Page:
Mexico's Octopus out to stop Brazil
© Getty Images

Taking only the last three games as evidence, Mexico's one goal conceded over that period should class them among the most miserly defences of the FIFA U-17 World Cup UAE 2013. Attentive fans in the Emirates and elsewhere will, however, point out that to reach the last eight, you must play four games...

That said, for all those involved with El Tri, it must be tempting to write off their opening group match altogether, when Mexico were hammered 6-1 by Nigeria in the worst defeat ever inflicted on a defending champion. “Unfortunately we made a lot of mistakes that contributed to that result,” said goalkeeper Raul Gudino to FIFA.com. “But since then the team has worked even harder and focused even more. Our key players have really taken responsibility and that’s given us a boost. We’re all very motivated.”

We have to stop them and we’ll be looking to do that as a team.
Mexico keeper Gudino on keeping out free-scoring Brazil

What is more, Mexico’s results since that opening-day collapse have been impressive, with Gudino and co claiming 3-1, 1-0 and 2-0 wins against Iraq, Sweden and Italy respectively. Awaiting them now in the quarter-finals are Brazil, whose 18-goal tally is a tournament high. “It’s actually a motivation that Brazil are so strong in front of goal. We have to stop them and we’ll be looking to do that as a team,” said Gudino.

The South Americans have the tournament’s six-goal top scorer Boschilla in their ranks, but Gudino denied Mexico would be giving him special treatment, particularly since his colleagues Nathan and Mosquito have both weighed in with four strikes apiece. “We’ve watched a few videos of how they operate in attack, but we have to concentrate on our own game and can’t allow ourselves to be distracted by their quality. I have to do my job,” said the 17-year-old custodian.

Title defence incentive
Only one country - Brazil in 1997 and 1999 - have successfully won consecutive U-17 World Cups, but Gudino is set on changing that statistic. “It’s an added motivation for us that we’re defending champions. Every squad has a new crop of players and so there’s no extra pressure on us. We want to be world champions as much as everybody else, and our goal is to lift the trophy.”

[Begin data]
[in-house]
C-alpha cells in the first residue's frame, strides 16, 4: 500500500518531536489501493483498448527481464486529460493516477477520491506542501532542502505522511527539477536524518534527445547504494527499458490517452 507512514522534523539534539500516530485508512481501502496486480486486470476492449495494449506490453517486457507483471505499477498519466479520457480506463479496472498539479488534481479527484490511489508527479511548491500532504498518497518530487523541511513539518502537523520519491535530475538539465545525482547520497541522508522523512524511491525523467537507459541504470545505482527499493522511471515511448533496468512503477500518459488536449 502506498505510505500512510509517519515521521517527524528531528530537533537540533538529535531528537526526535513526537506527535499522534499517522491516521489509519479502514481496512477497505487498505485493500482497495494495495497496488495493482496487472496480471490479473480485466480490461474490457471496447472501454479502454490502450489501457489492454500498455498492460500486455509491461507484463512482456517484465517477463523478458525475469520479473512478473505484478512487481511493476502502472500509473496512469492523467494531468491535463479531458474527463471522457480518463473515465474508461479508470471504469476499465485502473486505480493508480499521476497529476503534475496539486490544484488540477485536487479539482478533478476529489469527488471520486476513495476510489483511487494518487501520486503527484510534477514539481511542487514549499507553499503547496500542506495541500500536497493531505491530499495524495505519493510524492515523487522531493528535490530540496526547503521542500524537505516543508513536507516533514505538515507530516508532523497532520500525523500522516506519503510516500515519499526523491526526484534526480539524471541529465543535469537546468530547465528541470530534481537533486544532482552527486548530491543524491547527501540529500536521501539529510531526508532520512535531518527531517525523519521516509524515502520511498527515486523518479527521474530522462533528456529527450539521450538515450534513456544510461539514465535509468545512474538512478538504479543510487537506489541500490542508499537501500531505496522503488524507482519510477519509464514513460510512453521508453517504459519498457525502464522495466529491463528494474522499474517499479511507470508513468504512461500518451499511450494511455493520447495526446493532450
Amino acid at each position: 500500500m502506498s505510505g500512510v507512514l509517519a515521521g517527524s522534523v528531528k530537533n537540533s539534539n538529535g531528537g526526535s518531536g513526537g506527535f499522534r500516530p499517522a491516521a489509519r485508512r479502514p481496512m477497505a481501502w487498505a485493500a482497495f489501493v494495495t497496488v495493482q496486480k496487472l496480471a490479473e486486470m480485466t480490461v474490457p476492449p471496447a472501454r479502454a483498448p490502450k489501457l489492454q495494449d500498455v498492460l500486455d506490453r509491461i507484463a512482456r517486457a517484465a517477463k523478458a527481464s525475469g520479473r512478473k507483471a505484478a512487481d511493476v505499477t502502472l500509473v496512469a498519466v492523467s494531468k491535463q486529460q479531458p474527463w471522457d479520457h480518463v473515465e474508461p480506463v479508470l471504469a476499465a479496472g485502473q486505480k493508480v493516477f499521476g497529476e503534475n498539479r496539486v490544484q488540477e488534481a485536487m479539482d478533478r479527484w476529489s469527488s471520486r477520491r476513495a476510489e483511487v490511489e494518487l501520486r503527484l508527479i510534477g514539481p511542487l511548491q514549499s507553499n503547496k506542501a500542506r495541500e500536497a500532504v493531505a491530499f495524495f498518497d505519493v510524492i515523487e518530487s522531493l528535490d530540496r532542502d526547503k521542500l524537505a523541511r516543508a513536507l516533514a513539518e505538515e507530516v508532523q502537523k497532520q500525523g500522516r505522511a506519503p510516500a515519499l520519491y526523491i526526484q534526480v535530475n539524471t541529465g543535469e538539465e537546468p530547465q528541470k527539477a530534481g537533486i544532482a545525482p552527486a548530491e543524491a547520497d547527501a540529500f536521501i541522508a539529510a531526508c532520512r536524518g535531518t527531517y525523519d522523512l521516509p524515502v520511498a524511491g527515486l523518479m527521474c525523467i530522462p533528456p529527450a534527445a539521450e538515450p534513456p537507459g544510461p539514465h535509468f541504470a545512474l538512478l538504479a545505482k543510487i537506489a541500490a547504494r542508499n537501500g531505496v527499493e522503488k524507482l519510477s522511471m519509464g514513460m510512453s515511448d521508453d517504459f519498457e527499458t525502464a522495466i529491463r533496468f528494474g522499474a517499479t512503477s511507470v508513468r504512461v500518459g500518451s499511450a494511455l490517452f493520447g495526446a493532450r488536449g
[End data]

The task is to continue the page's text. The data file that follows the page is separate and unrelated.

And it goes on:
Mexico versus Brazil is certainly one of football’s classic fixtures. Their first meeting came way back at the 1950 FIFA World Cup™, a game which then-hosts Brazil won 4-0. They have locked horns almost 40 times since, with three of those coming at the U-17 World Cup

In 1985, Brazil prevailed by a 2-0 scoreline, but Mexico have come out on top in the last two encounters. In the final of the 2005 edition, El Tri won out 3-0, in a game which current senior stars Giovani dos Santos, Carlos Vela (both Mexico) and Marcelo (Brazil) all started. Meanwhile, even with Neymar in their side, A Seleção fell to a 1-0 group-stage defeat in 2009.

Now, for the second time in UAE, it is all or nothing for Gudino and his mates as they take to the field in the last eight. Faced with keeping the tournament’s best attack at bay on Friday 1 November, can the custodian rise to the challenge? “I consider myself a confident goalkeeper and I have the physical requirements for it too," he said. "I have no set way of keeping goal, I just try to learn things from others so I can eventually become the best keeper in the world. That’s my dream and I believe I can achieve it.”

Nor can we finish without mentioning Gudino’s nickname is 'The Octopus', an apt moniker for a goalkeeper. And while against Nathan, Boschilla and the rest of the South American danger-men an extra limb or two would undoubtedly be handy, there is every chance his two long arms, and legs, will be enough to get the job done.